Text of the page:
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How Practices Can Effectively Use Social Media

Posted By Administration, Thursday, August 22, 2019

filming surgery

By Renee E. Coover, JD, ByrdAdatto

Social media in plastic surgery practice continues to explode, driven by the marketing opportunities created by the public’s unabashed desire for before-and-after photos and live patient surgeries. But with this reliance on social media to market and advertise, a plastic surgeon’s practice assumes often unknown risks. In a recent Los Angeles Magazine article, Beverly Hills Plastic Surgeon Ashkam Ghavami, MD, who has almost 400,000 Instagram followers to his practice, acknowledged the challenges in balancing ethics with entertainment. According to Ghavami, “Because social media is the most valuable marketing tool of our trade, some surgeons post deceptive before-and-after photos of patients on social media. This creates an uneven playing field and, worse, harms the potential patients who are trying to choose their surgeon.”

Questions arise as to what is appropriate or legal for a physician to advertise on social media: Does it require patient consent? Who ultimately owns the content that is posted to social media?

Here are some key compliance considerations for social media in your plastic surgery practice:

  1. Obtaining patient consent. Patient consent for social media use should be separate from other consents. Consent must deal with the circumstances of the social media use. A wide range of circumstances that can impact consent. Before you ever post before-and-after photos of a patient’s Brazilian butt lift, you must obtain written consent from your patient. Likewise, if your patient brings in a friend or relative to live-stream a video of his or her medical procedure, it still requires direct consent from the patient. Without patient consent, a plastic surgeon puts his or her license at risk by posting patient photos or videos to social media.
  2. Physician advertising rules. Physicians are subject to specific state medical board advertising rules that control the messages they advertise so as not to be deceptive or misleading to the public. The Federal Trade Commission (FTC) also regulates physician advertising. (For more on this, read Michael Byrd’s recent article “FTC Focuses on Social Media for Truth in Advertising.”) The American Society for Aesthetic Plastic Surgery (ASAPS) and the American Society of Plastic Surgeons (ASPS) also regulate physician advertising; for example, check out this article, which discusses the first code of ethical behavior for sharing videos of plastic surgery on social media, published by Northwestern plastic surgeon Clark Schierle, MD, and presented at the ASPS annual meeting. Using “enhanced” before-and-after photos or stock image photos, using models, allowing staff to post their personal beliefs and opinions on your social media accounts, and communicating directly with patients via social media are just a few ways plastic surgeons get in deep trouble with physician advertising laws.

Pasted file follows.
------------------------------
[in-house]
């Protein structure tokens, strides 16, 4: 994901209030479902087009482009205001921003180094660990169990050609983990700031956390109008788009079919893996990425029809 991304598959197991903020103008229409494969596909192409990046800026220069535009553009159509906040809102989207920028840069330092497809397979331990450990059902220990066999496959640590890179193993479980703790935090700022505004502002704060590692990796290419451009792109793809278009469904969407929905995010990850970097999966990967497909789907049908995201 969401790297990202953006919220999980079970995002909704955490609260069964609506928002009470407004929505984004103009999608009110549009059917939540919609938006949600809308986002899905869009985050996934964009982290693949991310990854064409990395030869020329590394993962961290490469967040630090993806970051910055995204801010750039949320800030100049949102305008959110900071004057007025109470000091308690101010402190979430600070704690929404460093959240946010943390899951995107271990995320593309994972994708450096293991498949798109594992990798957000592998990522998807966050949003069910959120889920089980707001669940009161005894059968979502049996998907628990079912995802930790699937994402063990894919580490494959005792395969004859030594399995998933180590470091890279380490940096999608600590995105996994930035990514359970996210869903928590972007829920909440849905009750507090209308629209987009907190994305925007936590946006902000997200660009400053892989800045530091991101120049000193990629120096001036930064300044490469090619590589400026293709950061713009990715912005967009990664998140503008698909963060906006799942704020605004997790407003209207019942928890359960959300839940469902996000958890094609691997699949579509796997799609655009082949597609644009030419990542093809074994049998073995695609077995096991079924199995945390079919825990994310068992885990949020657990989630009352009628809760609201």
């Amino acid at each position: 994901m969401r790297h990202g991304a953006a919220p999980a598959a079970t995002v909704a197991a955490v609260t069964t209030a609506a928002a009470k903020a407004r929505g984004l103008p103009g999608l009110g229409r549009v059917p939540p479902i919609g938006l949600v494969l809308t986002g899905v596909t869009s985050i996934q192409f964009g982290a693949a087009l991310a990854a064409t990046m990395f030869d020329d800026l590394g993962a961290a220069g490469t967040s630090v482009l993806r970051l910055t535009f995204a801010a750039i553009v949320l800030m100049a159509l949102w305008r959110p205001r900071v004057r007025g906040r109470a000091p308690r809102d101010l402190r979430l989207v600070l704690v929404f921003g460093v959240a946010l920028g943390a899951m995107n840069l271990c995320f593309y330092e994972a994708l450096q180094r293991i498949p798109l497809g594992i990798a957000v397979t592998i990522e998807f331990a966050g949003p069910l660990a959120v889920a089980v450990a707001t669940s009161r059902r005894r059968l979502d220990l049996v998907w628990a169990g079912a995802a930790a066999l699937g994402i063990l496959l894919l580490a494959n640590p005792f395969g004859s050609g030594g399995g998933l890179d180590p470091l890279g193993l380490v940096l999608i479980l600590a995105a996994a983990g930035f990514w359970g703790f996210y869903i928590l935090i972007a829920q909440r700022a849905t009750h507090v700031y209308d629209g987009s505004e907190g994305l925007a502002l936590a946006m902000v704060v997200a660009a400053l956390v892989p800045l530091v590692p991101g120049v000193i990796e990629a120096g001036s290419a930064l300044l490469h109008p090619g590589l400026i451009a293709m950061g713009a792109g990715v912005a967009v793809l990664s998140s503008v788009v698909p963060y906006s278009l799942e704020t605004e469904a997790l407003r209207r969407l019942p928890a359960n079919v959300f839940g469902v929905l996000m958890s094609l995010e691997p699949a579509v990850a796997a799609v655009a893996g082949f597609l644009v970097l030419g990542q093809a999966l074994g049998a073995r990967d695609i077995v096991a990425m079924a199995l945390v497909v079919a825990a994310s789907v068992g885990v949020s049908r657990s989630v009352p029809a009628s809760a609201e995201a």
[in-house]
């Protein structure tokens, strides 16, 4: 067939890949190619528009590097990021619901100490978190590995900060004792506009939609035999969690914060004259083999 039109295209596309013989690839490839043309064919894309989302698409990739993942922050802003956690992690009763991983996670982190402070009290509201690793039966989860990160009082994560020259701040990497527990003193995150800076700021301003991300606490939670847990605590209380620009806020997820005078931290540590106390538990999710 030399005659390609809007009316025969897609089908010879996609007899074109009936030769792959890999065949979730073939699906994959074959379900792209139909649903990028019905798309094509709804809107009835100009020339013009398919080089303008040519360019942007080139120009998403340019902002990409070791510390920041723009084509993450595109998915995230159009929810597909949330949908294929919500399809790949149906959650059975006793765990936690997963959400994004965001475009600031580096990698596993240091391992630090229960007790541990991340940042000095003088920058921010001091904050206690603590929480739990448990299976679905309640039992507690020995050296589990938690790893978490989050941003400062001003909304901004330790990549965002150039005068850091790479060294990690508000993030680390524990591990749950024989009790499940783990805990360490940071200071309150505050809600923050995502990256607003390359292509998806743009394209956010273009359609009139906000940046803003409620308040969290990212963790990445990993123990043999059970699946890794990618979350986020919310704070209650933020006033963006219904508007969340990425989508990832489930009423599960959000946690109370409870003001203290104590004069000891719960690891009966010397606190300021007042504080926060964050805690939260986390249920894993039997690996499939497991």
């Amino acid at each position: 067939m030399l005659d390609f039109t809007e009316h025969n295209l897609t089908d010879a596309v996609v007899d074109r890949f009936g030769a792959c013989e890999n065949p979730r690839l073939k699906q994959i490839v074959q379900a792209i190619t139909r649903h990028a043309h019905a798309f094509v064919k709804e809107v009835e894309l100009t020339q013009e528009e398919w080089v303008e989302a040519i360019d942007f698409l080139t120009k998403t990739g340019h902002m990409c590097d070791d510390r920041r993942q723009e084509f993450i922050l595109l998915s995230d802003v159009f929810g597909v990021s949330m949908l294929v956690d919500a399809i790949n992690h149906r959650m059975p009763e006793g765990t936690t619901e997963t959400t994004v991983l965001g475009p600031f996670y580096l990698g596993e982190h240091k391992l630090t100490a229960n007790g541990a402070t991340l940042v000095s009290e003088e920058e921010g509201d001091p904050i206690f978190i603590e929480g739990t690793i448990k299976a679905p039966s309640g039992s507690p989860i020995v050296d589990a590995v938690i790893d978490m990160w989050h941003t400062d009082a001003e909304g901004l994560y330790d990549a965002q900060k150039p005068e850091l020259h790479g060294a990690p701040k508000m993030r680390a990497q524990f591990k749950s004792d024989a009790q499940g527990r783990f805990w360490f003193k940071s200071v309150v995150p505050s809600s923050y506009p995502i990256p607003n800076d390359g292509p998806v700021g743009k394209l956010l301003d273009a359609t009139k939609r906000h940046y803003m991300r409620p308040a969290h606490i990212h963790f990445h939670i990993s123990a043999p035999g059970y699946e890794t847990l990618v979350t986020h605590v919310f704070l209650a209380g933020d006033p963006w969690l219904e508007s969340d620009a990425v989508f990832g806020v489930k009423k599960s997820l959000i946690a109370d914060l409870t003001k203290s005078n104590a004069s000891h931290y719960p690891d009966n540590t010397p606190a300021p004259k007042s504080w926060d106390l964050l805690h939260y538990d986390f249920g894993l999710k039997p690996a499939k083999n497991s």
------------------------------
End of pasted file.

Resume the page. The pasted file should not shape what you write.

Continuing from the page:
3. Ownership of social media. The ownership of content posted by employees often is unaddressed. For example, physicians and nurses often post before-and-after photos to their personal social media accounts. This creates both potential infringement issues and patient privacy issues. As attorney Bradford Adatto noted in his recent article, “5 Key Details Every Plastic Surgeon Should Know About Their Employment Agreement,” relating to plastic surgeon’s employment agreements, there are a substantial number of patient privacy laws to understand before posting patient photos to social media. Further, if the practice intends to keep all social media content as its property, whether it is posted to a practice account or an employee’s personal account, this needs to be addressed in a social media policy.
  4. Social media policy. A variety of issues arise when using social media to advertise medical services; thus, it is crucial for every plastic surgery practice to develop a social media policy to address issues such as employees’ use of social media and ownership of the content. The social media policy also should be mentioned in your employee handbook. Simply having a social media policy is not effective unless all staff have been informed of the policy and management is trained to implement and enforce the policy.

All this information also applies to medical spas. To learn more about how to effectively use social media in a medical aesthetic setting, consider attending an AmSpa Medical Spa & Aesthetic Boot Camp. Each Boot Camp features a session on social media, as well as useful information about all aspects of running an effective medical aesthetic practice. AmSpa Members save when registering for Boot Camps—click here to learn how to join.

Tags:  ByrdAdatto  Med Spa Law  Med Spa Trends 

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Should Your Medical Spa Tell Yelp to Buzz Off?

Posted By Administration, Thursday, August 15, 2019

negative reviews

By Jeff Segal, MD, JD, ByrdAdatto and Medical Justice